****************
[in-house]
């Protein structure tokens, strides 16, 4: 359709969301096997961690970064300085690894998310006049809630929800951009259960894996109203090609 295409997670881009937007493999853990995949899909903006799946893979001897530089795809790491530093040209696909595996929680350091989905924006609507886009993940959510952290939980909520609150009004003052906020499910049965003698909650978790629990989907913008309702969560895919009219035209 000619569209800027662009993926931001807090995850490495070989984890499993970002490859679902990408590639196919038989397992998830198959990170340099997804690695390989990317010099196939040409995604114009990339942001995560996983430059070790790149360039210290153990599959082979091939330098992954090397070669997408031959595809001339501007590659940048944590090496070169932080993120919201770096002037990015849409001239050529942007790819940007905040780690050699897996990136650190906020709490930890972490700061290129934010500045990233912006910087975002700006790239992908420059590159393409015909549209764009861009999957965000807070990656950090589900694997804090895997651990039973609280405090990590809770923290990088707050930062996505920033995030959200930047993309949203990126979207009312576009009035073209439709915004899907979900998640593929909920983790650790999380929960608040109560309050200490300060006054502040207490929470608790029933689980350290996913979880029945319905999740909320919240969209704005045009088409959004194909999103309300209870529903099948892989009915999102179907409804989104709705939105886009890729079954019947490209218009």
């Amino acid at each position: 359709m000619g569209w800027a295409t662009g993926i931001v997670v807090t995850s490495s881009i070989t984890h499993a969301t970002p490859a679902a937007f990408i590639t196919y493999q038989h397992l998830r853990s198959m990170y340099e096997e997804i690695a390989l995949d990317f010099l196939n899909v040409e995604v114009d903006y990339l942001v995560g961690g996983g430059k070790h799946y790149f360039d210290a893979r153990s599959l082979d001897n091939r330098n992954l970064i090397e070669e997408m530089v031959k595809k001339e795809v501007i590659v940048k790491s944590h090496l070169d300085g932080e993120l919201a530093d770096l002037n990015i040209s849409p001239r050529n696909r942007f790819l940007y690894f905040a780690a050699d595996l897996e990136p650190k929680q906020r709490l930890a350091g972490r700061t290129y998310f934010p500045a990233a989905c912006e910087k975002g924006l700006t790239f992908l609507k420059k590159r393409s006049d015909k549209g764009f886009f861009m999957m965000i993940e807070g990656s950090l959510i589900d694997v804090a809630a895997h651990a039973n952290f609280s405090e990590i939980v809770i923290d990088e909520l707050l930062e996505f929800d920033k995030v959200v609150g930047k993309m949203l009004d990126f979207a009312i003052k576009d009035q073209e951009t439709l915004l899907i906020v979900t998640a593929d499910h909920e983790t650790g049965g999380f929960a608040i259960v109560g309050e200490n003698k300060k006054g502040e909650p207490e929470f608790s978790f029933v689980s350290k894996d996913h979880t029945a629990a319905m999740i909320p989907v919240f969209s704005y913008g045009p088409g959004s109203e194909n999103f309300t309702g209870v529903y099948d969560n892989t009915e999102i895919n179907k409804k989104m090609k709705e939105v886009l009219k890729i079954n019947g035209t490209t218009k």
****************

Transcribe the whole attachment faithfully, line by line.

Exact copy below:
[in-house]
């Protein structure tokens, strides 16, 4: 359709969301096997961690970064300085690894998310006049809630929800951009259960894996109203090609 295409997670881009937007493999853990995949899909903006799946893979001897530089795809790491530093040209696909595996929680350091989905924006609507886009993940959510952290939980909520609150009004003052906020499910049965003698909650978790629990989907913008309702969560895919009219035209 000619569209800027662009993926931001807090995850490495070989984890499993970002490859679902990408590639196919038989397992998830198959990170340099997804690695390989990317010099196939040409995604114009990339942001995560996983430059070790790149360039210290153990599959082979091939330098992954090397070669997408031959595809001339501007590659940048944590090496070169932080993120919201770096002037990015849409001239050529942007790819940007905040780690050699897996990136650190906020709490930890972490700061290129934010500045990233912006910087975002700006790239992908420059590159393409015909549209764009861009999957965000807070990656950090589900694997804090895997651990039973609280405090990590809770923290990088707050930062996505920033995030959200930047993309949203990126979207009312576009009035073209439709915004899907979900998640593929909920983790650790999380929960608040109560309050200490300060006054502040207490929470608790029933689980350290996913979880029945319905999740909320919240969209704005045009088409959004194909999103309300209870529903099948892989009915999102179907409804989104709705939105886009890729079954019947490209218009």
């Amino acid at each position: 359709m000619g569209w800027a295409t662009g993926i931001v997670v807090t995850s490495s881009i070989t984890h499993a969301t970002p490859a679902a937007f990408i590639t196919y493999q038989h397992l998830r853990s198959m990170y340099e096997e997804i690695a390989l995949d990317f010099l196939n899909v040409e995604v114009d903006y990339l942001v995560g961690g996983g430059k070790h799946y790149f360039d210290a893979r153990s599959l082979d001897n091939r330098n992954l970064i090397e070669e997408m530089v031959k595809k001339e795809v501007i590659v940048k790491s944590h090496l070169d300085g932080e993120l919201a530093d770096l002037n990015i040209s849409p001239r050529n696909r942007f790819l940007y690894f905040a780690a050699d595996l897996e990136p650190k929680q906020r709490l930890a350091g972490r700061t290129y998310f934010p500045a990233a989905c912006e910087k975002g924006l700006t790239f992908l609507k420059k590159r393409s006049d015909k549209g764009f886009f861009m999957m965000i993940e807070g990656s950090l959510i589900d694997v804090a809630a895997h651990a039973n952290f609280s405090e990590i939980v809770i923290d990088e909520l707050l930062e996505f929800d920033k995030v959200v609150g930047k993309m949203l009004d990126f979207a009312i003052k576009d009035q073209e951009t439709l915004l899907i906020v979900t998640a593929d499910h909920e983790t650790g049965g999380f929960a608040i259960v109560g309050e200490n003698k300060k006054g502040e909650p207490e929470f608790s978790f029933v689980s350290k894996d996913h979880t029945a629990a319905m999740i909320p989907v919240f969209s704005y913008g045009p088409g959004s109203e194909n999103f309300t309702g209870v529903y099948d969560n892989t009915e999102i895919n179907k409804k989104m090609k709705e939105v886009l009219k890729i079954n019947g035209t490209t218009k």